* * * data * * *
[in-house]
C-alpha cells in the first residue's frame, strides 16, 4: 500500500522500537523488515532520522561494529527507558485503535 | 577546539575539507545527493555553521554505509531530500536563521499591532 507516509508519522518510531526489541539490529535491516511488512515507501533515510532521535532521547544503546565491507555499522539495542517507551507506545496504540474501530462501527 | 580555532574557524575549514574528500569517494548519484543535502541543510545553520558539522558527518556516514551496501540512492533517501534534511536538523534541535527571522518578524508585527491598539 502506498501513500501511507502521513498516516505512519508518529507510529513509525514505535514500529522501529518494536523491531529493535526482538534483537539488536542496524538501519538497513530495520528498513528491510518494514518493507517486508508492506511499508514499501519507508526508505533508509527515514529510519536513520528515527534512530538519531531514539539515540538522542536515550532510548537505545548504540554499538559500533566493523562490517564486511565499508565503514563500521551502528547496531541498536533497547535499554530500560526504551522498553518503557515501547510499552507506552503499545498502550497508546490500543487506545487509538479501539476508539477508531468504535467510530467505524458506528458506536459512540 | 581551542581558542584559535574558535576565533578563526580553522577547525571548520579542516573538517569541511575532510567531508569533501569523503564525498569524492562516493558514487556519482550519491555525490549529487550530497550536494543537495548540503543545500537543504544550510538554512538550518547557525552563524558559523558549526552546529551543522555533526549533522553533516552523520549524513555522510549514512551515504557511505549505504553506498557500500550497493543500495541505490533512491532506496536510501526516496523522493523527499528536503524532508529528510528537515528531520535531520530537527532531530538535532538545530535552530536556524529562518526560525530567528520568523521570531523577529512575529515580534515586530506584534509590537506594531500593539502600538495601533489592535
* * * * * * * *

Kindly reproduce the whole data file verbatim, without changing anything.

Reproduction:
[in-house]
C-alpha cells in the first residue's frame, strides 16, 4: 500500500522500537523488515532520522561494529527507558485503535 | 577546539575539507545527493555553521554505509531530500536563521499591532 507516509508519522518510531526489541539490529535491516511488512515507501533515510532521535532521547544503546565491507555499522539495542517507551507506545496504540474501530462501527 | 580555532574557524575549514574528500569517494548519484543535502541543510545553520558539522558527518556516514551496501540512492533517501534534511536538523534541535527571522518578524508585527491598539 502506498501513500501511507502521513498516516505512519508518529507510529513509525514505535514500529522501529518494536523491531529493535526482538534483537539488536542496524538501519538497513530495520528498513528491510518494514518493507517486508508492506511499508514499501519507508526508505533508509527515514529510519536513520528515527534512530538519531531514539539515540538522542536515550532510548537505545548504540554499538559500533566493523562490517564486511565499508565503514563500521551502528547496531541498536533497547535499554530500560526504551522498553518503557515501547510499552507506552503499545498502550497508546490500543487506545487509538479501539476508539477508531468504535467510530467505524458506528458506536459512540 | 581551542581558542584559535574558535576565533578563526580553522577547525571548520579542516573538517569541511575532510567531508569533501569523503564525498569524492562516493558514487556519482550519491555525490549529487550530497550536494543537495548540503543545500537543504544550510538554512538550518547557525552563524558559523558549526552546529551543522555533526549533522553533516552523520549524513555522510549514512551515504557511505549505504553506498557500500550497493543500495541505490533512491532506496536510501526516496523522493523527499528536503524532508529528510528537515528531520535531520530537527532531530538535532538545530535552530536556524529562518526560525530567528520568523521570531523577529512575529515580534515586530506584534509590537506594531500593539502600538495601533489592535